Rudolf Steiner, the German philosopher and occultist, was born in Kraljevic, Hungary, of Catholic parents. His early education was obtained at technical secondary schools and the Polytechnic Institute of Vienna. Steiner’s anthroposophical teaching, presented as “spiritual science,” is an extraordinary synthesis of “organic” ideas in nineteenth-century German thought with theosophical material and fresh occult intuitions.
In 1902 Steiner became a lecturer and general secretary of the Theosophical Society’s German branch, but his earlier thought had been basically formed between 1890 and 1897, years devoted to the study and editing of Johann Wolfgang von Goethe’s scientific writings at the Goethe-Archiv in Weimar.
In this time, and during a period (1897–1900) as editor of the Magazin: Monatschrift für Litteratur, he developed his own views of evolution, natural organization, and science through confrontation with the ideas of Charles Darwin, Ernst Heinrich Haeckel, Friedrich Nietzsche, and contemporary German philosophies.
|Ernst Heinrich Haeckel|
Steiner presented his synthesis as a modern scientific and monistic world conception, despite the range of esoteric content it eventually included. His early work, Philosophie der Freiheit (1896), contained no occult material, but it left room for inclusion of such material by the theories of knowledge and of spiritual freedom which it expounded: Mechanistic science gives only abstract knowledge of some uniform relations in nature.
The model for fuller knowledge of individual beings is the organic idea of a self-evolving and self-directing organism, which Goethe saw in the “primal plant.”
The method for generalizing such knowledge is one of intuitive thinking. Steiner espoused a “monism of thought”: A valid world image is ever building as individual spirits live in (miterleben) the organic world process.
Heralding Nietzsche’s independence of thought, Steiner followed him in rejecting both natural teleology and objective moral laws. Yet he maintained that Nietzsche was always protestingly and tragically dashing his free spirit against an alien culture and a limited science of nature.
Nietzsche’s doctrine of “eternal recurrence,” however, was a factor that led Steiner to give sympathetic attention to Indian thought. Nature is, after all, but one manifestation of spiritual reality, which reveals itself more directly in thought and in art.
Among Indian ideas which Steiner adopted while a theosophist is the fourfold construction of man on Earth as having the physical, the ether, the astral bodies, and the “I,” with their respective powers of development and transformation.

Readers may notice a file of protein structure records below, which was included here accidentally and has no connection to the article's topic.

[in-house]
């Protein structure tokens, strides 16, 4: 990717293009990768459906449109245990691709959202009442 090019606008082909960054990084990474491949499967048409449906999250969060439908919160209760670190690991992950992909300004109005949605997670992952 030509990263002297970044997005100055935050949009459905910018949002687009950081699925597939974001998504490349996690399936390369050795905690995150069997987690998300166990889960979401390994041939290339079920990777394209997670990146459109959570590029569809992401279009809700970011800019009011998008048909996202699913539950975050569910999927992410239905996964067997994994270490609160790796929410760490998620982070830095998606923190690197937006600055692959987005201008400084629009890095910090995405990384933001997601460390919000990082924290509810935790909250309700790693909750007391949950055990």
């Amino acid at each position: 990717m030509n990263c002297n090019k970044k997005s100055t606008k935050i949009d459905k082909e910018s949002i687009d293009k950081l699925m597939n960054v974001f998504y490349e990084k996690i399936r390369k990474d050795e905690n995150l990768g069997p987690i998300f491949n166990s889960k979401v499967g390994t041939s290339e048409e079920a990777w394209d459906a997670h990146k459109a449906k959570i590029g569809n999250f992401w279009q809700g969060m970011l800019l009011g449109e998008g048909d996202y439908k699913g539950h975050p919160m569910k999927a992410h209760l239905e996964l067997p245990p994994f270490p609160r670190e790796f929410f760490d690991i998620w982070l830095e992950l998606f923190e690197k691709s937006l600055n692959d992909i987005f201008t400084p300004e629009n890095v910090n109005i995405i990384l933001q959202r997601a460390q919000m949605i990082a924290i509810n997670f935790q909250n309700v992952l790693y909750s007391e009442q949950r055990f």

After 1907 conflict with Annie Besant’s pro-Hindu policies led Steiner to withdraw from the Theosophical Society, but he continued on an independent line of esoteric thinking, to which in 1913 he gave the name “anthroposophy.” Natural evolution, he then taught, has thus far been a progression of bodily organizations into which “pure spirit” descends through successive reincarnations with the aim of producing individual selfconsciousness.
Reaching its apogee in the Renaissance, this development showed its dangerous limitations in nineteenth-century individualism. The societal remedy, Steiner declared in 1919, was not the collectivism of a totalitarian state but a “three-fold social organism,” in which the juridical, spiritual, and economic spheres of life are independently organized as three autonomous interacting systems.
Equality is a concept applying particularly to the juridical sphere of rights (which includes just compensation for work), liberty to the spiritual domain, and fraternity or voluntary cooperation to the economic organization of production.
Steiner’s own interest lay primarily in the liberty of the spiritual sphere, which included great reaches of “cosmic memory.” In future stages of evolution, spirit, without loss of self-consciousness,must ascend again through knowledge of its cosmic relations to its universality and transcendence over matter.
Special organs (“the lotuses”) must be cultivated to apprehend the higher worlds of spirit and the traces left by their events in the cosmic ether. These include the anti-Lucifer impulsions given by Buddha, Zarathustra, Plato, and Christ and the regenerative solar influence of the blood shed in the mystery of Golgotha.
After World War I Steiner was able to establish a cultural center, the Goetheanum, in Switzerland at Dornach, near Basel. His movement spread from Germany to England, the United States, and other countries. Anthroposophy was practiced at various levels of initiation; those not ready for the higher insights could participate in the preliminary disciplines.
|World War I|
These included eurythmic dance, mystery plays, organic agriculture and therapy, and distinctive educational measures in a number of notable elementary schools, beginning with the Waldorf School in Stuttgart.
While the higher aim of Steiner’s pedagogy was to develop special powers of spiritual insight, the cultivation of moral balance, a harmony of virtuous dispositions intermediate between excesses and defects, was considered a prerequisite.